One of my favorite gardens is the woodland garden. Add a small pond and you instantly create the perfect setting for many types of plants, including bulbs. Although most bulbs do not prefer shady or bog-like conditions, some unusual varieties will actually thrive in these environments, mimicking their natural habitats.
Resembling the daffodil with exception to its long, spidery-looking fingers, the Peruvian daffodil (Hymenocallis narcissiflora) makes an exceptional choice for the woodland garden, especially in boggy-like conditions. Not only will the white blooms brighten up the garden, but this South American native is extremely fragrant too. If you have a moist, partially shaded spot in the garden, the Stinking iris (Iris foetidissima) will be quite at home. With its unusual color (pale yellow-lilac) and unpleasant smell, the stinking iris is a strange, yet appealing plant. This summer-blooming bulb develops into a pod of brilliant scarlet-colored berries in autumn. Neomarica is commonly called the Walking iris, as it appears to “walk” through the garden with graceful foliage and flowers. This unusual bulb tolerates a wide range of soil and light conditions and makes an excellent accent along wooded paths and pond edges.
The jack-in-the-pulpit (A. triphyllum) is a species of the Arum genus and native to North America. This unusual looking plant may be purplish-striped, greenish-white striped, or brown and white striped, depending on the particular variety. These bulbs look great in masses along streams and ponds or as edging in woodland gardens. As with many Arum species, the jack-in-the-pulpit reaches its peak in autumn, adding seasonal interest to the woodland garden with beautiful crimson berries. Its cousin, the Skunk Cabbage (S. foetidus), also makes an interesting addition along the borders of ponds or streams within woodland areas. The Dragon flower (Dracunculus vulgaris) is another notable Arum member. This unusual plant, also called Voodoo lily, resembles a dragon’s tongue, and emits a foul odor similar to rotten meat. This bulb prefers moist, humus-rich soil, making a wonderful accent to woodland gardens or pond edges. Good companions include caladium, elephant ears, jack-in-the-pulpits, hosta, and coleus.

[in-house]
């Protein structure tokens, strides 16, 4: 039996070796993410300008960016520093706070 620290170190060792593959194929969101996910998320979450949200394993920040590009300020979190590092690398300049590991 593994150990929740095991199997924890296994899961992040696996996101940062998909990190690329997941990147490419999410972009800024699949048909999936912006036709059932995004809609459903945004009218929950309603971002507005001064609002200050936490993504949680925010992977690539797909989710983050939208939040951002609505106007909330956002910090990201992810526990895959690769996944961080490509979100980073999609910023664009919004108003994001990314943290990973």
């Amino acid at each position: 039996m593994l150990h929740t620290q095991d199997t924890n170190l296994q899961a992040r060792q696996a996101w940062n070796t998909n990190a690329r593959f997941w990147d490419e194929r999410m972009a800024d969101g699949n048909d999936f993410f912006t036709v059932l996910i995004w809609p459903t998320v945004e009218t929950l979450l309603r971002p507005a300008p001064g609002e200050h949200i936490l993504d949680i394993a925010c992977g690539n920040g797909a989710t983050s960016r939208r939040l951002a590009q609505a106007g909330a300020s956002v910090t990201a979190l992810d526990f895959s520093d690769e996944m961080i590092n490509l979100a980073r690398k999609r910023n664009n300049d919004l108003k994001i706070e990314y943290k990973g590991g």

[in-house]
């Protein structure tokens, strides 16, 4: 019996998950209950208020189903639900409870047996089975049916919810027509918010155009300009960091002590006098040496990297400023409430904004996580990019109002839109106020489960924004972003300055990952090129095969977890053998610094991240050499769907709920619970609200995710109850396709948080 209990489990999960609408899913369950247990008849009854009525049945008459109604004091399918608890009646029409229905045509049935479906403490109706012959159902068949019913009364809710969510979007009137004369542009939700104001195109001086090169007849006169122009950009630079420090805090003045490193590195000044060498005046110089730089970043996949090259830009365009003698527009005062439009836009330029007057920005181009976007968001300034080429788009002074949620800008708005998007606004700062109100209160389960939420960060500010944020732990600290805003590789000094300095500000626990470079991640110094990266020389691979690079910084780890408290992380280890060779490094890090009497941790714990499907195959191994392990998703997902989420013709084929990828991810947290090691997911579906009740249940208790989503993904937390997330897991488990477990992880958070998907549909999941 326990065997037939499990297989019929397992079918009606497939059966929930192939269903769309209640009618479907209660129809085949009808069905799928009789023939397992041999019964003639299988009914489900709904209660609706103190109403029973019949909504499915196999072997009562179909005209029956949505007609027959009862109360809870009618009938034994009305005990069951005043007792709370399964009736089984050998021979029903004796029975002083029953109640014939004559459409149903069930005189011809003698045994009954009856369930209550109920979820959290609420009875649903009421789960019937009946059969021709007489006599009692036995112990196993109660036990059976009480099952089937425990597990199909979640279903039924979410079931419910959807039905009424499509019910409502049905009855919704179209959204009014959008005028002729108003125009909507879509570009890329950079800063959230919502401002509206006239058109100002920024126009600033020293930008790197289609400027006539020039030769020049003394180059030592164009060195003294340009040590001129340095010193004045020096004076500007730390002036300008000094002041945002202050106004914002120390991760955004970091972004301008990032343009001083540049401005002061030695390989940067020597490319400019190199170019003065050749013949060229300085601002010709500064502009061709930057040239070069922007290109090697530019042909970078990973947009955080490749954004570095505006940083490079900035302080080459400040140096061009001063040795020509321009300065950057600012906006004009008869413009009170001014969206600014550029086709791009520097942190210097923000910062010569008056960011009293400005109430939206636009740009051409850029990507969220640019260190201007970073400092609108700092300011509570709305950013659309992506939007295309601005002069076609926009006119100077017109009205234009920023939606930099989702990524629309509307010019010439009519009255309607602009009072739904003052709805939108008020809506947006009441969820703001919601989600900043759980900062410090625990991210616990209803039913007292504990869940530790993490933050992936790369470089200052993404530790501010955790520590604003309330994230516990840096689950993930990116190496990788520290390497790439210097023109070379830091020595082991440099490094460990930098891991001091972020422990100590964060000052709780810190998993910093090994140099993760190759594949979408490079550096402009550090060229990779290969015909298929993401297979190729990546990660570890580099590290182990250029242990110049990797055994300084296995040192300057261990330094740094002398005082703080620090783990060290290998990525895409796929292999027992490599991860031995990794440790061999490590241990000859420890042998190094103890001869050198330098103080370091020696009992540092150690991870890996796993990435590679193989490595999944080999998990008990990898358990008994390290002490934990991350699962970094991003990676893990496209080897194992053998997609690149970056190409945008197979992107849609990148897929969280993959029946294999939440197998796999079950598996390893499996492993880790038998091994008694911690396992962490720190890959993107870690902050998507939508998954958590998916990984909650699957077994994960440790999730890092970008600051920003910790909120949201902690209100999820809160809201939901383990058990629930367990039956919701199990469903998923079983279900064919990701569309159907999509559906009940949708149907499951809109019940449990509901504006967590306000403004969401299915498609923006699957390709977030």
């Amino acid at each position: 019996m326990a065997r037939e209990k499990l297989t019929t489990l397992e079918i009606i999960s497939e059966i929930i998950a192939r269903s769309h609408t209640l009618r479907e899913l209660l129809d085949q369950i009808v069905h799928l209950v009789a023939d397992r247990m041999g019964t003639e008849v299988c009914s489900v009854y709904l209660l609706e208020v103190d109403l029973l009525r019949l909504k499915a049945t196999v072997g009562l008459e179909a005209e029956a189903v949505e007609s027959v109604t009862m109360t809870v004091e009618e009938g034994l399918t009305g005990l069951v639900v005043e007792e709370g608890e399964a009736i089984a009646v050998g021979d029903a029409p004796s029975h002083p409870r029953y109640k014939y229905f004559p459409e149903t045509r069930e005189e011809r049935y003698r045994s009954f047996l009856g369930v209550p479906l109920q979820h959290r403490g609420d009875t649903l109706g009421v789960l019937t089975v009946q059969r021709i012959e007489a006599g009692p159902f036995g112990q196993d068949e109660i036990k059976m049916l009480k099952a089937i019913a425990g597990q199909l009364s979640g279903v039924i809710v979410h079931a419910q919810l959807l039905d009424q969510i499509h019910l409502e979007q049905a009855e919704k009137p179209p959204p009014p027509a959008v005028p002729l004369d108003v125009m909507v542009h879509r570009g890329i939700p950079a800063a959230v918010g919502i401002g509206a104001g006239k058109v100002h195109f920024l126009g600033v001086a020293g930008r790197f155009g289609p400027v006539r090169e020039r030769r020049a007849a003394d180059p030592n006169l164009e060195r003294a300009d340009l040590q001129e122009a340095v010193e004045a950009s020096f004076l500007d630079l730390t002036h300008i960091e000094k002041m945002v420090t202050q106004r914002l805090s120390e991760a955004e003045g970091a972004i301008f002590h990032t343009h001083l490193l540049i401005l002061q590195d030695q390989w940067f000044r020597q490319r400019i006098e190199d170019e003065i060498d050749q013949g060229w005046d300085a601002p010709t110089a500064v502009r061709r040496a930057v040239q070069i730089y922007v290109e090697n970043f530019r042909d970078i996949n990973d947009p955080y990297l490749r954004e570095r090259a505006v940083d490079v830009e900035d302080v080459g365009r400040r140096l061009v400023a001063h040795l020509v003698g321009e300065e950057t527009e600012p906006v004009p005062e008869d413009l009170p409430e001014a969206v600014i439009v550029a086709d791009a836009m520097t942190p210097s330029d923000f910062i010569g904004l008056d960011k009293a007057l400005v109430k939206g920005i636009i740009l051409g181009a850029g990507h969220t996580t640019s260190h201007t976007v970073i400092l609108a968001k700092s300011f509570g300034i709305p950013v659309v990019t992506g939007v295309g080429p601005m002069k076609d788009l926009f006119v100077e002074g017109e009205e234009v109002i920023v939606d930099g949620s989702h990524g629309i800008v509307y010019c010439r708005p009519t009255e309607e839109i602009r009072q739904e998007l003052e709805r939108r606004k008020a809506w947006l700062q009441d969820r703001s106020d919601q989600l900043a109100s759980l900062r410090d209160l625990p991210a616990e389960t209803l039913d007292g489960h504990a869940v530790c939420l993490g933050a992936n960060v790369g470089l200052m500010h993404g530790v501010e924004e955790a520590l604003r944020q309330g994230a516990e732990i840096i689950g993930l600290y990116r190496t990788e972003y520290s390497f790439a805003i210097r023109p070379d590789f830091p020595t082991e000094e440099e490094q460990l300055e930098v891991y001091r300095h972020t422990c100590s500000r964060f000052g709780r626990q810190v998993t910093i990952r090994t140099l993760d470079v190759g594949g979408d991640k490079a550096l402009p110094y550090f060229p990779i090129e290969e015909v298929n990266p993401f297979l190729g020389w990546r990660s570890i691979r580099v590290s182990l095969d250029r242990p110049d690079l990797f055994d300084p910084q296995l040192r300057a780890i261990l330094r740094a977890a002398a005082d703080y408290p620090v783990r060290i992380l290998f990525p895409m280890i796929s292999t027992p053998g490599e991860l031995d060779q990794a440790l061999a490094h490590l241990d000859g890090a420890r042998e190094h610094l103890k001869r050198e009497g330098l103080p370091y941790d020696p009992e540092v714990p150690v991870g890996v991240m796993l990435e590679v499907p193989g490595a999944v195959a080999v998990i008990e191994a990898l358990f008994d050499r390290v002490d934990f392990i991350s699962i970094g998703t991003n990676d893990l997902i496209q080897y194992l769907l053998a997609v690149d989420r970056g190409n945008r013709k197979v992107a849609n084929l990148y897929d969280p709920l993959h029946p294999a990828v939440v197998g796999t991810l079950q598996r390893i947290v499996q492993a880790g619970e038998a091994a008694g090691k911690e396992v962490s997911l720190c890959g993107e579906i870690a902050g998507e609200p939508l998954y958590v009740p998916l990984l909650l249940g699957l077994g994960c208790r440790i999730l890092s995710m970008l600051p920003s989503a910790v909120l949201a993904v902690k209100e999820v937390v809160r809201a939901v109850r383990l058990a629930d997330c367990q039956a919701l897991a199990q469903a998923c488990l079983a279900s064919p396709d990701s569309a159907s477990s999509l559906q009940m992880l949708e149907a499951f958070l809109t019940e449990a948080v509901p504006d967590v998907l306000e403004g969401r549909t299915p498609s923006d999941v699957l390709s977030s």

The carnivorous Venus flytrap (Dionaea muscipula) lives within boggy areas of North and South Carolina along the eastern U.S. Although it is commonly grown indoors as a houseplant, the Venus flytrap can just as easily be grown outside in humid, wooded areas that mimic its natural environment, such as a bog garden. Flytraps benefit from being near tall plants that can provide some shade. An unusual Asian species native to Japan, the white Egret flower (Habenaria radiata) resembles an egret bird in flight. This bulb should be treated as a bog plant and makes an attractive companion to other bog plants, including carnivorous species such as pitcher plants and Venus flytraps. Also native to Asia, and members of the genus Tricyrtis,Toad lilies send up interesting orchid-like blooms that are usually spotted in different shades of purple. Blooming takes place in the fall, when most plants have lost their appeal. These unusual bulbs look great placed in areas with lots of shade and plenty of moisture, making them exceptional candidates for the woodland bog garden.
Trilliums are native to cool, wooded areas, blooming in early spring with colors ranging from pink and maroon to yellow and white. White trillium (t. grandiflorum) is the most common of the species with nodding white blooms that eventually age into bright pink. This little bulb is ideal for shaded woodland gardens, growing alongside crested iris, jack-in-the-pulpit, hostas, toad lilies, and ferns. Since many of these are now considered endangered, they shouldn’t be collected from the wild. Instead, seek out a reputable grower. Lady’s slipperis a species of the genus Cypripedium and member of the orchid family. The flower resembles a slipper, and the dainty blooms range from white, yellow, and deep pink to nearly purple, remaining closed with exception to the small opening in the front. Lady’s slipper prefers to grow in its natural environment within shady woodland areas. However, as with trilliums, collecting from the wild is strongly discouraged.